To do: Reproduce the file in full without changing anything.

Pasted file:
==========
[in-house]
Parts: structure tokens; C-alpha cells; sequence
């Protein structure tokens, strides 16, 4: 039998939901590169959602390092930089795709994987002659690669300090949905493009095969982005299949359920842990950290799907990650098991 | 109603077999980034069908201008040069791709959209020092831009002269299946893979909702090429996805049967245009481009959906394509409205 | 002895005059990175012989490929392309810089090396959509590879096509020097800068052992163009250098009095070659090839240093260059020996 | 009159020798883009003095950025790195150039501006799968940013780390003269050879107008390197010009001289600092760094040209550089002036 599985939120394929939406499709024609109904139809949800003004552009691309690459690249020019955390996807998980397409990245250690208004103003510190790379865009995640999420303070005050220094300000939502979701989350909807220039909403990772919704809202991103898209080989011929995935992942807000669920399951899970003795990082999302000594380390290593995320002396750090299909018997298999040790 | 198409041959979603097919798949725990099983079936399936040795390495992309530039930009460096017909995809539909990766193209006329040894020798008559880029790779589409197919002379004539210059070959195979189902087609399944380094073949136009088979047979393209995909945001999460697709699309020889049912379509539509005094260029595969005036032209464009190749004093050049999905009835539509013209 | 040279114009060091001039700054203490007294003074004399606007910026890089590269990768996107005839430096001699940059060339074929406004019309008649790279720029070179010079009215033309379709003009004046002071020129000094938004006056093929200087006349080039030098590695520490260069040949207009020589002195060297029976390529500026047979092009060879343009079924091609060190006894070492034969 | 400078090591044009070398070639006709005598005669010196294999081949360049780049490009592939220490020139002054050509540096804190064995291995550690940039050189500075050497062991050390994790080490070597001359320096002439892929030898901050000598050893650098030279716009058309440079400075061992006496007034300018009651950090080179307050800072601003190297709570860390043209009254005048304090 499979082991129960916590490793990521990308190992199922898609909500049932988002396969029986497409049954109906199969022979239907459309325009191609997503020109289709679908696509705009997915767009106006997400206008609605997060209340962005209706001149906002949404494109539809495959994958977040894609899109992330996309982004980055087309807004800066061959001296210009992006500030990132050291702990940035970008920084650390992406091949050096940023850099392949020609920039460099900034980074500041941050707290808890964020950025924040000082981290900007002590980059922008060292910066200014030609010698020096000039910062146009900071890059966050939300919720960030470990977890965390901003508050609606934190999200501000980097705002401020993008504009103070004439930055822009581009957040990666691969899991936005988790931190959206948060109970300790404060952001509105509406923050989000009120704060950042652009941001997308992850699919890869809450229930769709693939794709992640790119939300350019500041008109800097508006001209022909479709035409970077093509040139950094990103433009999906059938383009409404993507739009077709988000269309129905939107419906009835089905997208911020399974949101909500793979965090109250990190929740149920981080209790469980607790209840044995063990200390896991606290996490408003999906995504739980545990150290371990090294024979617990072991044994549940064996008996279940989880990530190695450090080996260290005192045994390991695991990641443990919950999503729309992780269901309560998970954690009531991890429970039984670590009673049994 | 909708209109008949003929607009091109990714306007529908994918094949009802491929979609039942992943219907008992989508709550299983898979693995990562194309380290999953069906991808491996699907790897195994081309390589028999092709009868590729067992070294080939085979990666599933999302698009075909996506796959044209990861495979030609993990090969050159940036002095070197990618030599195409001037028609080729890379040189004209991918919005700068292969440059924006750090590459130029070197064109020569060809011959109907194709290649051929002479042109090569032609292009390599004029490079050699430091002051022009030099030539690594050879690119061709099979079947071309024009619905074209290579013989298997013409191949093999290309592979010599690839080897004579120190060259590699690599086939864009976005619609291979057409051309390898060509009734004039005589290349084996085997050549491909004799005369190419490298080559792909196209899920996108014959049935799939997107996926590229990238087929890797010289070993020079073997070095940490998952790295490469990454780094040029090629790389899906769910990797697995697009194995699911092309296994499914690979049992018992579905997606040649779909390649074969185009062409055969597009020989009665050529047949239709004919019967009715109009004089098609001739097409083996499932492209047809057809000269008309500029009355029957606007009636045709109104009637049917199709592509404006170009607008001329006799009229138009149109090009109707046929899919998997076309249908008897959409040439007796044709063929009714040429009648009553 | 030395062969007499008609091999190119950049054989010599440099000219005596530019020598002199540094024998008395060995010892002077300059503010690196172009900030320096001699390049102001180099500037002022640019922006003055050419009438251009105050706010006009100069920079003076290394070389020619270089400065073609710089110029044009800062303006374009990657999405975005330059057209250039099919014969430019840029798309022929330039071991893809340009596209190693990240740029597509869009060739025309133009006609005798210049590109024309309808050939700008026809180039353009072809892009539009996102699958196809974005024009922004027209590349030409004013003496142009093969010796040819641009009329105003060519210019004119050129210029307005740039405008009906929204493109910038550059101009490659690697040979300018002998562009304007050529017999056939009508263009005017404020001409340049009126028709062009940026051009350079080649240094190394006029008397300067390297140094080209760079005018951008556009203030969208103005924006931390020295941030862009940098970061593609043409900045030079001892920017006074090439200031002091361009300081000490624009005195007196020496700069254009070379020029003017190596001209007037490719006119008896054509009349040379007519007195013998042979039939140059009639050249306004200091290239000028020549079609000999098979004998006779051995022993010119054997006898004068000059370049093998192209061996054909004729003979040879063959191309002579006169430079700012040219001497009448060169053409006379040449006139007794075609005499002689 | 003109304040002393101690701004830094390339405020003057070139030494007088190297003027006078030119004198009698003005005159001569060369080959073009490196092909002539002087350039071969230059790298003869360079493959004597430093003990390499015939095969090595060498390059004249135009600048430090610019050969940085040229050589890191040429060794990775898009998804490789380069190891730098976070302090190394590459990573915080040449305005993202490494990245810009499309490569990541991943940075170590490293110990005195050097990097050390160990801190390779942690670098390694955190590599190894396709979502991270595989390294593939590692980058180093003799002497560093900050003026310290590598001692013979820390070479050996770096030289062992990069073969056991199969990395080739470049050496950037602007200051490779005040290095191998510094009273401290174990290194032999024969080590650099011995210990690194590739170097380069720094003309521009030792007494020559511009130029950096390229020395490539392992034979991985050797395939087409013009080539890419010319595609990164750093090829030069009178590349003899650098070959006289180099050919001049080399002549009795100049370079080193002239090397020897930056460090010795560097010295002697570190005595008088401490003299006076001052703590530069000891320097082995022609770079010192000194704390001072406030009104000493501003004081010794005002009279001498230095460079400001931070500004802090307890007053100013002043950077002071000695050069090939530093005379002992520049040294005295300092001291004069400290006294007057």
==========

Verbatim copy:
[in-house]
Parts: structure tokens; C-alpha cells; sequence
């Protein structure tokens, strides 16, 4: 039998939901590169959602390092930089795709994987002659690669300090949905493009095969982005299949359920842990950290799907990650098991 | 109603077999980034069908201008040069791709959209020092831009002269299946893979909702090429996805049967245009481009959906394509409205 | 002895005059990175012989490929392309810089090396959509590879096509020097800068052992163009250098009095070659090839240093260059020996 | 009159020798883009003095950025790195150039501006799968940013780390003269050879107008390197010009001289600092760094040209550089002036 599985939120394929939406499709024609109904139809949800003004552009691309690459690249020019955390996807998980397409990245250690208004103003510190790379865009995640999420303070005050220094300000939502979701989350909807220039909403990772919704809202991103898209080989011929995935992942807000669920399951899970003795990082999302000594380390290593995320002396750090299909018997298999040790 | 198409041959979603097919798949725990099983079936399936040795390495992309530039930009460096017909995809539909990766193209006329040894020798008559880029790779589409197919002379004539210059070959195979189902087609399944380094073949136009088979047979393209995909945001999460697709699309020889049912379509539509005094260029595969005036032209464009190749004093050049999905009835539509013209 | 040279114009060091001039700054203490007294003074004399606007910026890089590269990768996107005839430096001699940059060339074929406004019309008649790279720029070179010079009215033309379709003009004046002071020129000094938004006056093929200087006349080039030098590695520490260069040949207009020589002195060297029976390529500026047979092009060879343009079924091609060190006894070492034969 | 400078090591044009070398070639006709005598005669010196294999081949360049780049490009592939220490020139002054050509540096804190064995291995550690940039050189500075050497062991050390994790080490070597001359320096002439892929030898901050000598050893650098030279716009058309440079400075061992006496007034300018009651950090080179307050800072601003190297709570860390043209009254005048304090 499979082991129960916590490793990521990308190992199922898609909500049932988002396969029986497409049954109906199969022979239907459309325009191609997503020109289709679908696509705009997915767009106006997400206008609605997060209340962005209706001149906002949404494109539809495959994958977040894609899109992330996309982004980055087309807004800066061959001296210009992006500030990132050291702990940035970008920084650390992406091949050096940023850099392949020609920039460099900034980074500041941050707290808890964020950025924040000082981290900007002590980059922008060292910066200014030609010698020096000039910062146009900071890059966050939300919720960030470990977890965390901003508050609606934190999200501000980097705002401020993008504009103070004439930055822009581009957040990666691969899991936005988790931190959206948060109970300790404060952001509105509406923050989000009120704060950042652009941001997308992850699919890869809450229930769709693939794709992640790119939300350019500041008109800097508006001209022909479709035409970077093509040139950094990103433009999906059938383009409404993507739009077709988000269309129905939107419906009835089905997208911020399974949101909500793979965090109250990190929740149920981080209790469980607790209840044995063990200390896991606290996490408003999906995504739980545990150290371990090294024979617990072991044994549940064996008996279940989880990530190695450090080996260290005192045994390991695991990641443990919950999503729309992780269901309560998970954690009531991890429970039984670590009673049994 | 909708209109008949003929607009091109990714306007529908994918094949009802491929979609039942992943219907008992989508709550299983898979693995990562194309380290999953069906991808491996699907790897195994081309390589028999092709009868590729067992070294080939085979990666599933999302698009075909996506796959044209990861495979030609993990090969050159940036002095070197990618030599195409001037028609080729890379040189004209991918919005700068292969440059924006750090590459130029070197064109020569060809011959109907194709290649051929002479042109090569032609292009390599004029490079050699430091002051022009030099030539690594050879690119061709099979079947071309024009619905074209290579013989298997013409191949093999290309592979010599690839080897004579120190060259590699690599086939864009976005619609291979057409051309390898060509009734004039005589290349084996085997050549491909004799005369190419490298080559792909196209899920996108014959049935799939997107996926590229990238087929890797010289070993020079073997070095940490998952790295490469990454780094040029090629790389899906769910990797697995697009194995699911092309296994499914690979049992018992579905997606040649779909390649074969185009062409055969597009020989009665050529047949239709004919019967009715109009004089098609001739097409083996499932492209047809057809000269008309500029009355029957606007009636045709109104009637049917199709592509404006170009607008001329006799009229138009149109090009109707046929899919998997076309249908008897959409040439007796044709063929009714040429009648009553 | 030395062969007499008609091999190119950049054989010599440099000219005596530019020598002199540094024998008395060995010892002077300059503010690196172009900030320096001699390049102001180099500037002022640019922006003055050419009438251009105050706010006009100069920079003076290394070389020619270089400065073609710089110029044009800062303006374009990657999405975005330059057209250039099919014969430019840029798309022929330039071991893809340009596209190693990240740029597509869009060739025309133009006609005798210049590109024309309808050939700008026809180039353009072809892009539009996102699958196809974005024009922004027209590349030409004013003496142009093969010796040819641009009329105003060519210019004119050129210029307005740039405008009906929204493109910038550059101009490659690697040979300018002998562009304007050529017999056939009508263009005017404020001409340049009126028709062009940026051009350079080649240094190394006029008397300067390297140094080209760079005018951008556009203030969208103005924006931390020295941030862009940098970061593609043409900045030079001892920017006074090439200031002091361009300081000490624009005195007196020496700069254009070379020029003017190596001209007037490719006119008896054509009349040379007519007195013998042979039939140059009639050249306004200091290239000028020549079609000999098979004998006779051995022993010119054997006898004068000059370049093998192209061996054909004729003979040879063959191309002579006169430079700012040219001497009448060169053409006379040449006139007794075609005499002689 | 003109304040002393101690701004830094390339405020003057070139030494007088190297003027006078030119004198009698003005005159001569060369080959073009490196092909002539002087350039071969230059790298003869360079493959004597430093003990390499015939095969090595060498390059004249135009600048430090610019050969940085040229050589890191040429060794990775898009998804490789380069190891730098976070302090190394590459990573915080040449305005993202490494990245810009499309490569990541991943940075170590490293110990005195050097990097050390160990801190390779942690670098390694955190590599190894396709979502991270595989390294593939590692980058180093003799002497560093900050003026310290590598001692013979820390070479050996770096030289062992990069073969056991199969990395080739470049050496950037602007200051490779005040290095191998510094009273401290174990290194032999024969080590650099011995210990690194590739170097380069720094003309521009030792007494020559511009130029950096390229020395490539392992034979991985050797395939087409013009080539890419010319595609990164750093090829030069009178590349003899650098070959006289180099050919001049080399002549009795100049370079080193002239090397020897930056460090010795560097010295002697570190005595008088401490003299006076001052703590530069000891320097082995022609770079010192000194704390001072406030009104000493501003004081010794005002009279001498230095460079400001931070500004802090307890007053100013002043950077002071000695050069090939530093005379002992520049040294005295300092001291004069400290006294007057």